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Please be aware that this old REACH registration data factsheet is no longer maintained; it remains frozen as of 19th May 2023.

The new ECHA CHEM database has been released by ECHA, and it now contains all REACH registration data. There are more details on the transition of ECHA's published data to ECHA CHEM here.

Diss Factsheets

Environmental fate & pathways

Endpoint summary

Administrative data

Description of key information

Additional information

From the data available for the two constituents it can be concluded that the reaction mass will be readily biodegradable, will be no subject of hydrolytic degradation, has a low log Kow (and thus low bioaccumulation potential) and low adsorption potential to organic material.


If ethanol is present in ambient air, it is expected to exist almost entirely in the vapour phase, based on the physicochemical properties. This substance is not expected to absorb UV light in the environmentally significant range of >290 nm and is not therefore expected to undergo direct photolysis on sunlit soil surfaces, in the atmosphere or in aquatic environments. However, experimental data backed up by modelling predicts that it is likely to undergo indirect photolysis through hydroxyl radical reaction at a slow to moderate rate, with an estimated half life of 36 -40 hours at an OH concentration of 1.56million OH/cm3 and a 12 hour day. A figure of 38 hours is used for the half life. Ethanol is considered resistant to hydrolysis but since it is readily biodegradable, no further testing is required. There is no data available on phototransformation in water or soil.

The biodegradation of ethanol was assessed at a number of concentrations using a non-adapted domestic sewage innoculum in a freshwater medium using a 20 day study. Rapid degradation was observed. In a study that used a method based on a proposed improvement to a Sturm guideline study to make it more suitable for volatile substances, ethanol was shown to be readily biodegradable. In both cases, degradation well in excess of 60% was seen with 5 days. Based on the results of these studies, ethanol meets the criteria to be classified as readily biodegradable. The biodegradation of ethanol in artificial salt water was also assessed with a non-adapted domestic sewage innoculum.. Degradation was observed to a level of 75% over 20 days and 68% in 10 days. This results shows it meets the requirement for designation as readily biodegradable in sea water. In a study to assess the biodegradability of ethanol under anaerobic conditions, ethanol was exposed to methanogenic bacteria derived from an aquifer slurry. Degradation was followed by measuring the pressure increase through emissions of CH4 and CO2 and, at the end of the study, by GC analysis to quantify the amount of methane produced. After a lag time of 25 -30 days, methane emissions equivalent to 91% mineralisation was eventually seen (after an unquantified time) indicating biodegradability under anaerobic conditions. Testing for degradation in sediment and soil is not required because the substance is found to be readily biodegradable in screening tests. Degradation in soil and sediment can confidently be expected.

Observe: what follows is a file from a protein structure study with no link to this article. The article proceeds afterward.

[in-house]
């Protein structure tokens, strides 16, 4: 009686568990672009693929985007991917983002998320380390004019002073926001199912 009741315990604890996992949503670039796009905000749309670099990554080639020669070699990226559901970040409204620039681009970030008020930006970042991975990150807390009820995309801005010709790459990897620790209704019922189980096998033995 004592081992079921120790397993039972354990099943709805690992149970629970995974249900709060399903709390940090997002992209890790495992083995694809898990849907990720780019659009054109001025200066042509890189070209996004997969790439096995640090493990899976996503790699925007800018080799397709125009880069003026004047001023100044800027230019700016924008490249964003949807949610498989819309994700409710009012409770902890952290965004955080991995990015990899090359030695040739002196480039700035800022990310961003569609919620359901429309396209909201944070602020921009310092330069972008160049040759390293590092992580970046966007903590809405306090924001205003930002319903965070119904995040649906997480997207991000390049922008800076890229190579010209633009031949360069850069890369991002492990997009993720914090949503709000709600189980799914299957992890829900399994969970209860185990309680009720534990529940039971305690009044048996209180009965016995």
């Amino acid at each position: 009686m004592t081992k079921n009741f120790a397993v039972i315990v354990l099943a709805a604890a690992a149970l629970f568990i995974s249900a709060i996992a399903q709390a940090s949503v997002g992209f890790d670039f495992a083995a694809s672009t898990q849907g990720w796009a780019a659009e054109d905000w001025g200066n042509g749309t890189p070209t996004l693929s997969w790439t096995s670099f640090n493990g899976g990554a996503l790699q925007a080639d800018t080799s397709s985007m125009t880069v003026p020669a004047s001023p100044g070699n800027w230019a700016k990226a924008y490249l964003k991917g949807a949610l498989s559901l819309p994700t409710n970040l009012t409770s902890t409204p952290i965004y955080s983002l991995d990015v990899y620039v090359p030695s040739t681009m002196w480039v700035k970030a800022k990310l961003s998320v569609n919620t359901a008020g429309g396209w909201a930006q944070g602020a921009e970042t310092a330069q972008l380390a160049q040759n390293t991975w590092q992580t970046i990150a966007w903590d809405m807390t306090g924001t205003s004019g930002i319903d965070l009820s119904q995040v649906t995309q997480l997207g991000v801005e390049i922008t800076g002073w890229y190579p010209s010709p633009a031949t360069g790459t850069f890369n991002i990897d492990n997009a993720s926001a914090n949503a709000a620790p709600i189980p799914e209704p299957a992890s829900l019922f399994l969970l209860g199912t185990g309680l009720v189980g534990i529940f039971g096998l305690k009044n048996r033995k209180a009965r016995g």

Based on its low partion co-efficient (log Pow), the substance has a low potential for bioaccumulation.

Distribution modelling suggests that environmental concentrations of ethanol are likely to be very low. Based on emissions modelled using a typical use pattern and default emission factors either from the EU TGD or derived by expert assessment, regional water concentrations are predicted to be less than 5ug/l and air concentrations less than 0.3ppb. This appears to be supported by measurements of ambient ethanol and methanol in the atmosphere at a remote location in Alaska, which found average levels of around 1.0ug/m3 (0.5ppb). However, since the authors of the study felt that the source of the methanol/ethanol was more likely to be of biological origin rather than man-made and the age of the study (1960s), this may be simply a co-incidence rather than a mutually supportive finding. Samples of water from a highly polluted river in Japan taken around 1980 were found to contain between 2 and 4ppm of ethanol. Because this data is quite old, it is unclear if it has any relevance to current levels of ethanol in the aquatic environment.


The substance is considered to be readily biodegradable, and possesses a low octanol-water partition coefficient (log Pow3) that leads to a prediction of very high mobility in soil, and also to a low potential for bioaccumulation.

The substance is not expected to persist in the environment.